Concerns about what students are served in local school cafeterias as well as the safety factor of lunchrooms statewide were addressed by a West Lauderdale School cafeteria manager at June’s meeting of the Center Hill Community Development Club.

Medina Teer, cafeteria manager at West Lauderdale Middle and High schools, said her goal during her presentation was to inform the club just how safe cafeterias are. addressed those concerns and others during her presentation

“One of the most important steps we take to insure food safety is the proper cleaning and sterilization of all surfaces and implements used in the preparation of food,” said Teer, who has served as lunch room manager of the West Lauderdale schools’ since the 1998-99 school year and is certified as a ServSafe Manager and Food Handler. 

The most useful tool in any kitchen? The temperature probe or thermometer to assure the correct cooking temperature of prepared foods.

“While there are some variances, meat should reach the internal temp of 145 degrees with ground meats at 160 degrees F. poultry 165 degrees F; fish 145 degrees F.,” Teer said.

While everyone is not required to take the ServSafe course, Teer said is recommended. 

“It is more complex than it was in days gone by, where food workers had to watch a few films and be certified,” she said. “It is my job to make sure that all workers know the importance of food safety from personal hygiene practices, preventing cross-contamination, safe food preparation, receiving and storing food, to proper methods of thawing, cooking, cooling and reheating food.”

After her presentation, Teer fielded questions from members.

Club president Robin Doerner welcomed the members and opened the meeting with her monthly quote, which for June was: “My heart says cheese dip; my jeans say ‘For God’s sake, woman, eat salad!’”

Cathy Clearman provided the devotion reading from “Jesus Calling” by Sarah Young. In the devotional series, Young writes as if Jesus was speaking. The selection for June 20 was: “I speak to you continually. My nature is to communicate, though not always in words. I fling glorious sunsets across the sky, day after day after day. I speak in the faces and voices of loved ones. I caress you with a gentle breeze that refreshes and delights you. I speak softly in the depths of your spirit, where I have taken up residence.

“You can find Me in each moment, when you have eyes that see and ears that hear. Ask My Spirit to sharpen your spiritual eyesight and hearing. I rejoice each time you discover My Presence. Practice looking and listening for Me during quiet intervals. Gradually, you will find Me in more and more of your moments. You will seek Me and find Me, when you seek Me above all else.”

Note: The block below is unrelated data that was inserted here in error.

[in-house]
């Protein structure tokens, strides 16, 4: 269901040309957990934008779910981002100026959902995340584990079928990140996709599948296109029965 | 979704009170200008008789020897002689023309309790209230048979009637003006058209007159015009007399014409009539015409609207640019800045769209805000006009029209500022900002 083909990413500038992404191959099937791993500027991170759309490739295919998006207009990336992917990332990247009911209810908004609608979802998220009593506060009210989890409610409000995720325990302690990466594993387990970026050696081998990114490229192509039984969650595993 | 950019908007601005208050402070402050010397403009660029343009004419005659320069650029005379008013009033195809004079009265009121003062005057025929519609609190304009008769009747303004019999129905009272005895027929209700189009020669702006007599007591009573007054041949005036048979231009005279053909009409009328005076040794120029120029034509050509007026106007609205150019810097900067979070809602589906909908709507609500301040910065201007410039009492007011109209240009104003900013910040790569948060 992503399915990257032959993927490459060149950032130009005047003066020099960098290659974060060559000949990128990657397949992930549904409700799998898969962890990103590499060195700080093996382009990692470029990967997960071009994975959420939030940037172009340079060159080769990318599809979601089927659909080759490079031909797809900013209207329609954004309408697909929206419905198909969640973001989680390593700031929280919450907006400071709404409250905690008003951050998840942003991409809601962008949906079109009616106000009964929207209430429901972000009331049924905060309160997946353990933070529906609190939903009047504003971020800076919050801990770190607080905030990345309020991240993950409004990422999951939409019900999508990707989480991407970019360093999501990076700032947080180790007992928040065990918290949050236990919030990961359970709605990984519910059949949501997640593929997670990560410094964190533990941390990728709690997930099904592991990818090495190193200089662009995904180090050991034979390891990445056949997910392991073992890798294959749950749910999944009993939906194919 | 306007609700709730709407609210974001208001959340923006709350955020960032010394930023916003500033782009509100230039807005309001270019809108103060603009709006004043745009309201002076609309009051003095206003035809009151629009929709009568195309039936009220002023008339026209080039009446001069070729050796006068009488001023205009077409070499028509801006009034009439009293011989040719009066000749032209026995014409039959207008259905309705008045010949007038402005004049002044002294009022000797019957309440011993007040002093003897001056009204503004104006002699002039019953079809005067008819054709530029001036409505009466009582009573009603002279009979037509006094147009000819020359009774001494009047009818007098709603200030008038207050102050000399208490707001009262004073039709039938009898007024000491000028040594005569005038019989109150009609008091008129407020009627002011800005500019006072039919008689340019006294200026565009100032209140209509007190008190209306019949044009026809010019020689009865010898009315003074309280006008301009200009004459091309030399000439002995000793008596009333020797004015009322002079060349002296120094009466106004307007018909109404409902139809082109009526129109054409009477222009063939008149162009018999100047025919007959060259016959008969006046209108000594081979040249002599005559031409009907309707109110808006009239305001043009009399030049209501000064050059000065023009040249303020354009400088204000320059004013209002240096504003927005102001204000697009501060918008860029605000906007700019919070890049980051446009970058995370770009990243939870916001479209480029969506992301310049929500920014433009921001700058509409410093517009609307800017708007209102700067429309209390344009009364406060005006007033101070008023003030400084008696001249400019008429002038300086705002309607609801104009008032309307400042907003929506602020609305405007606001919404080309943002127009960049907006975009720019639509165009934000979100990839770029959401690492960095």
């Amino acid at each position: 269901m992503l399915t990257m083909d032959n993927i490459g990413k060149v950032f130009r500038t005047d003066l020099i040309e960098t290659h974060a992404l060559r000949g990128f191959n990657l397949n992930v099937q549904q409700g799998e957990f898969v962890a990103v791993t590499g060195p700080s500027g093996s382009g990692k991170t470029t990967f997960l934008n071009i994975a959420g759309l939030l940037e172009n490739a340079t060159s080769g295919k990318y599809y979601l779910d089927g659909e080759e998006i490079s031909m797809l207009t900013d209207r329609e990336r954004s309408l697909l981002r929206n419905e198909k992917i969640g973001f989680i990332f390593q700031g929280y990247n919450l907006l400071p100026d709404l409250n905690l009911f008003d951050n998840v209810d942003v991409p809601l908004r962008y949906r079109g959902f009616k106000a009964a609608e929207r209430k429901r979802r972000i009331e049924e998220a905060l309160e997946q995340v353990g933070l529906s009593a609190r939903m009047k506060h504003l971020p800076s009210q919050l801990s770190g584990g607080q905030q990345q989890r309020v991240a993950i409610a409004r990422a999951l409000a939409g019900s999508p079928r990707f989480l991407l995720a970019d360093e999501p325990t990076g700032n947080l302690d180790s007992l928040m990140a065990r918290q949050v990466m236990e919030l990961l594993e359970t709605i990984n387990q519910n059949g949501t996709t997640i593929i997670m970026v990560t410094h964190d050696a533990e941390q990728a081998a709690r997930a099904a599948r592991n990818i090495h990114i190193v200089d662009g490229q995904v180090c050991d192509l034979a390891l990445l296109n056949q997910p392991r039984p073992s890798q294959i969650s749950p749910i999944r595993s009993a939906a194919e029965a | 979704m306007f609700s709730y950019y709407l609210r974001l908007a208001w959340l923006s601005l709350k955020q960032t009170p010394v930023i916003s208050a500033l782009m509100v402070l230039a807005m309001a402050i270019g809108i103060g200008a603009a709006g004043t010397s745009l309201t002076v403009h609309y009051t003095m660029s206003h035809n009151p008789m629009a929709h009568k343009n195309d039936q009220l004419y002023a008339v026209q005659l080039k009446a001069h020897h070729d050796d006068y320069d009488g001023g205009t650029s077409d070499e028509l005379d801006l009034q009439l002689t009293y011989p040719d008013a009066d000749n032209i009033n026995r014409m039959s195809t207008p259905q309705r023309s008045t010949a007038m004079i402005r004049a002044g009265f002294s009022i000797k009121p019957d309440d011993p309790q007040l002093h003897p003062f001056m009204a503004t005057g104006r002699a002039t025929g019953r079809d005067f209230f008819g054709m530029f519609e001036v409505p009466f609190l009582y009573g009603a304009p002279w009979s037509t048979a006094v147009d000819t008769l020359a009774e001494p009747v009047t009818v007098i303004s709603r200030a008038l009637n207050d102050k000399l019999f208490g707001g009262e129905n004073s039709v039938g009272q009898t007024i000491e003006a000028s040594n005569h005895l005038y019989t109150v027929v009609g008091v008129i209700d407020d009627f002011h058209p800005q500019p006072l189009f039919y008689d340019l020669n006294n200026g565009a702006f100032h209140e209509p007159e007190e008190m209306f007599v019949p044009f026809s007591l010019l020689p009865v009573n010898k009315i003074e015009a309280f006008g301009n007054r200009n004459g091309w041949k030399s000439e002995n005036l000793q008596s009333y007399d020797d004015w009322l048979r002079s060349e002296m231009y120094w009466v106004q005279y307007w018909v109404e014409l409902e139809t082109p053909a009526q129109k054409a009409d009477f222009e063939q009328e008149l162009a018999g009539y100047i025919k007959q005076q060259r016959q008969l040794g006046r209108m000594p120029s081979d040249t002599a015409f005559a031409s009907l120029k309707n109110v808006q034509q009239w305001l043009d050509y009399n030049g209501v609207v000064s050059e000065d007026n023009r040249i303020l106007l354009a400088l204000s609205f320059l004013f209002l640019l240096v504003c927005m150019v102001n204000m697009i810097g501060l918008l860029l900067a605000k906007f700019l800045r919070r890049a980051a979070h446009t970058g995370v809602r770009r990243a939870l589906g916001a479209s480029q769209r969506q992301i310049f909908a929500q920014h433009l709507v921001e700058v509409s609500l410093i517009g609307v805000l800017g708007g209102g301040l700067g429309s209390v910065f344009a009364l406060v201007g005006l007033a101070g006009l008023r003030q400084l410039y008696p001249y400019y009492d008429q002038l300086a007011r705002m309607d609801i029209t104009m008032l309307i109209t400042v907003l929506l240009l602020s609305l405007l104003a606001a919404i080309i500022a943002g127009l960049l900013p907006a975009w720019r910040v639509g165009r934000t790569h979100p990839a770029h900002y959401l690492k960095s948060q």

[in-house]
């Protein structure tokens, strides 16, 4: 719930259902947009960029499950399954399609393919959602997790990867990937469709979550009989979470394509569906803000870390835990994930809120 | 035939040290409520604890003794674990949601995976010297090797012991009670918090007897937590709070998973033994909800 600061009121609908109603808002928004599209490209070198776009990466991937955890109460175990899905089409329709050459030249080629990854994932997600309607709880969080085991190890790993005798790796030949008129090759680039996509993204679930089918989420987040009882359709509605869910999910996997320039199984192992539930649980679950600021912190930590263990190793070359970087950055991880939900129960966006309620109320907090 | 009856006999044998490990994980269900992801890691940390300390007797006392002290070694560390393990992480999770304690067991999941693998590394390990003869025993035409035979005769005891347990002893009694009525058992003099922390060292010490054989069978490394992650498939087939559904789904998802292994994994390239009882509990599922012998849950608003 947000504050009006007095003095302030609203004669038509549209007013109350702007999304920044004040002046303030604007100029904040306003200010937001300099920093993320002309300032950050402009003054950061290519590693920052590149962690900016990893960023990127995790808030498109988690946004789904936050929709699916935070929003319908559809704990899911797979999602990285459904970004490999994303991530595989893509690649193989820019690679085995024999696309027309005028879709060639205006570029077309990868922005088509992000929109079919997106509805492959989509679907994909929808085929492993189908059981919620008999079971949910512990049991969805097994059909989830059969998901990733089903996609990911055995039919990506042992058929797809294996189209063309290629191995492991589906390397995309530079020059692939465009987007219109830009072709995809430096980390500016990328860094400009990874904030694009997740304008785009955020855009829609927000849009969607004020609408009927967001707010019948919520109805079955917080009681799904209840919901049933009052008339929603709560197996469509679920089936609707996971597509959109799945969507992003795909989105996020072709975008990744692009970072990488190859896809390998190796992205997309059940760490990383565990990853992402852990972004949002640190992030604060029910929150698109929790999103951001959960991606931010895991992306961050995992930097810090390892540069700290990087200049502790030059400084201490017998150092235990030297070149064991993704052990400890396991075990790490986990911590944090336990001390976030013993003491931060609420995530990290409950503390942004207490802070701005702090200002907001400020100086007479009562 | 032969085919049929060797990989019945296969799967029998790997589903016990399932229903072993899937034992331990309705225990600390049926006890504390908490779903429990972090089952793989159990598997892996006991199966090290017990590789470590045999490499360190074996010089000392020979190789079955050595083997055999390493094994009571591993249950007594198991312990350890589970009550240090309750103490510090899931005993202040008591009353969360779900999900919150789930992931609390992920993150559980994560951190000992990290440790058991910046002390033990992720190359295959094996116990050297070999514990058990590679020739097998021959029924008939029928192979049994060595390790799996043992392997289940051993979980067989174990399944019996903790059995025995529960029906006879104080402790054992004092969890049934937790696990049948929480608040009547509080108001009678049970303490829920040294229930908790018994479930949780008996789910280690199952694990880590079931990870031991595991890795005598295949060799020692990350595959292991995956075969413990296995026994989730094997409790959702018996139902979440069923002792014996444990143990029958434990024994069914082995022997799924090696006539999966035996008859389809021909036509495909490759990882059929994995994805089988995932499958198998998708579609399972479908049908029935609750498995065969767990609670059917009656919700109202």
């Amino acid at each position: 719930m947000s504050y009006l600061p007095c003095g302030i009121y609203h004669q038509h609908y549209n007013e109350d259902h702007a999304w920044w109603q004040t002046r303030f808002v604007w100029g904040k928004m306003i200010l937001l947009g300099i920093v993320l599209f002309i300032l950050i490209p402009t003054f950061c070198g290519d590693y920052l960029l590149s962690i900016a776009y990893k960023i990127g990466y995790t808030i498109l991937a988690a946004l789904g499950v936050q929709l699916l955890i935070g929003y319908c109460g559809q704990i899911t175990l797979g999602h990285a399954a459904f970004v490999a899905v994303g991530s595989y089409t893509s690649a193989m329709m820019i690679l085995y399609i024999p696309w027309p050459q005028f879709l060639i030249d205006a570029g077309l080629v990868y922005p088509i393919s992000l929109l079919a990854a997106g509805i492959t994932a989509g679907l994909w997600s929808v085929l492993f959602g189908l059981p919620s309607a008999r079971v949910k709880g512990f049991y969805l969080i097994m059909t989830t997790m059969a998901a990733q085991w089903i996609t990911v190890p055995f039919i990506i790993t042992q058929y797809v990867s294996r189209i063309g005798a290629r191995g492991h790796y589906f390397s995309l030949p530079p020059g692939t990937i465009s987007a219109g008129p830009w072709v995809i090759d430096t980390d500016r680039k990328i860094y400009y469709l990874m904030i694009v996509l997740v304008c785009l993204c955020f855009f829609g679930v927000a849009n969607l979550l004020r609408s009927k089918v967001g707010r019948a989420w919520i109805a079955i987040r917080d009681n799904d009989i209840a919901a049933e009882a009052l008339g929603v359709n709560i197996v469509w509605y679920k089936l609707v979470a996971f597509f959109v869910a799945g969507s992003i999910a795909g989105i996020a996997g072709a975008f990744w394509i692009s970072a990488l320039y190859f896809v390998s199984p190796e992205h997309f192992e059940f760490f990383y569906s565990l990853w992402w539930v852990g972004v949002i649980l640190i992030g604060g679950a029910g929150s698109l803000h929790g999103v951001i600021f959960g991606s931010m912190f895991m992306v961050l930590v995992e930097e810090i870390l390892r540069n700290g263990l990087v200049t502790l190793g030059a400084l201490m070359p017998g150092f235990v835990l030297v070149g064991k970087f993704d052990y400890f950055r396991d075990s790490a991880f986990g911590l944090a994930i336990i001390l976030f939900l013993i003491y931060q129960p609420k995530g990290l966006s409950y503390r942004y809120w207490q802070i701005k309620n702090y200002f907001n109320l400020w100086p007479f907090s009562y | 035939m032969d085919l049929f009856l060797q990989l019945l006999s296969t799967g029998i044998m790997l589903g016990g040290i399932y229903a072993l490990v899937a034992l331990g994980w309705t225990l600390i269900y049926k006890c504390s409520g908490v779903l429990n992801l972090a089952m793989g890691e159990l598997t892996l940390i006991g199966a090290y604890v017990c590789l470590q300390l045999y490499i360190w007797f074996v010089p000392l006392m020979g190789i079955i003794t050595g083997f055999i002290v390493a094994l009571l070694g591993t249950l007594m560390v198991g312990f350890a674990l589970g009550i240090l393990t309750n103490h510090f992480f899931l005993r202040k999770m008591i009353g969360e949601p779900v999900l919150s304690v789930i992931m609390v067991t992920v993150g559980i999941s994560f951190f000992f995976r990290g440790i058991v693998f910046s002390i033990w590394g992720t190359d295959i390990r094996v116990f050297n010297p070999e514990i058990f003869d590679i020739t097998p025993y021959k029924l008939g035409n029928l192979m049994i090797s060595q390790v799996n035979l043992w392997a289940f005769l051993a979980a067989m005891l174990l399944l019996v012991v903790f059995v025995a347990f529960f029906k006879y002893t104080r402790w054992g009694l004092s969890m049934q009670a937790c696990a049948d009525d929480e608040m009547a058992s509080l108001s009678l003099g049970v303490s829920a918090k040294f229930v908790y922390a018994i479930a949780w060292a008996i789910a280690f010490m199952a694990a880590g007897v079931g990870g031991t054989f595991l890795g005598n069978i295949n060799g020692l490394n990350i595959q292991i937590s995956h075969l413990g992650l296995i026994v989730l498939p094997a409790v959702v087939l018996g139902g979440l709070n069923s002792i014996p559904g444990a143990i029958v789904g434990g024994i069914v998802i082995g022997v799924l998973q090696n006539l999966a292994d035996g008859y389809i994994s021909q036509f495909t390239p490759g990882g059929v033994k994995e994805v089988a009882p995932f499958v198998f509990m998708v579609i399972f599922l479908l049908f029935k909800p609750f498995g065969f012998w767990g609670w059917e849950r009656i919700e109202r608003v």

Bible references were Psalm 8:1-4; Psalm 19:1-2; 1 Corinthians 6:19; and Jeremiah 29:13.

In his Safety Report, Stanley Lucky reminded members – especially those who live alone – to keep emergency contact numbers in a easily found location, such as the refrigerator door. 

“This allows EMT’s or other first responders to notify family members or close friends in the case of emergency,” Lucky said.

Doerner announced Yard of the Month honors went to Elouise Ethridge. Doerner encouraged members to take the opportunity to view Ethridge’s yard.

Elaine Herber reported she took collected can goods to the Veterans Center, noting the staff was appreciative as their shelves were nearly bare.

Doerner reported on the recent CDC Council meeting, which was held June 3 at the extension office. Craig Wilkes with Go Green Meridian and Anne McKee and Caroline Starnes with the Rose Hill Cemetery Tour were guest speakers at the meeting.

During his presentation, Wilkes said the goal for Go Green Meridian is for at least one community garden to be established in each of the city’s five wards.  

“We support the Love and Peas Community Garden, the Meridian Freedom Project Garden and the Greater Allen Chapel Community Garden,” he said. “The first one was in Ward 5 and it already supplies fresh produce for LOVE’s Kitchen.”

A self-funded organization, Go Green Meridian raises money to further its mission to teach others how to grow food responsibly and organically, and to support community gardens. In the last three years during May, Go Green Meridian sponsor a plant sale at Earth’s Bounty which is their biggest fundraiser of the year. All seeds are heirloom varieties and non-gmo qualities. 

To learn more about Go Green Meridian, visit the website or go to their Facebook page.

McKee and Starnes promoted the Rose Hill Cemetery Tour scheduled for Sept. 24. The one-hour free tour provides an overview of the history of the Queen City. 

For those unable to stand in line, a play and storytelling event will be presented July 23 and 24 at the Temple Theater. Tickets are $15, adults; $10, kids. Proceeds go to the Rose Hill Cemetery Tour.

Doerner informed members about the daylily farm in Hattiesburg owned by daylily breeder Earl Watts and suggested a possible visit by the club while the daylilies are still blooming. More information will be provided at a future meeting.

Members discussed plans for the annual Sponsors Appreciation Supper scheduled July 18. 

Refreshments for the June meeting were served by host and hostess Brent Stephens, Wallace Terry and Robbie Thead.

Door prizes were awarded to Kacy Lucky, Elaine Herber and Dot Doerner.

The meeting adjourned with the Pledge of Allegiance to the Flag led by Stanley Lucky.

• Submitted by Cathy Clearman, reporter.

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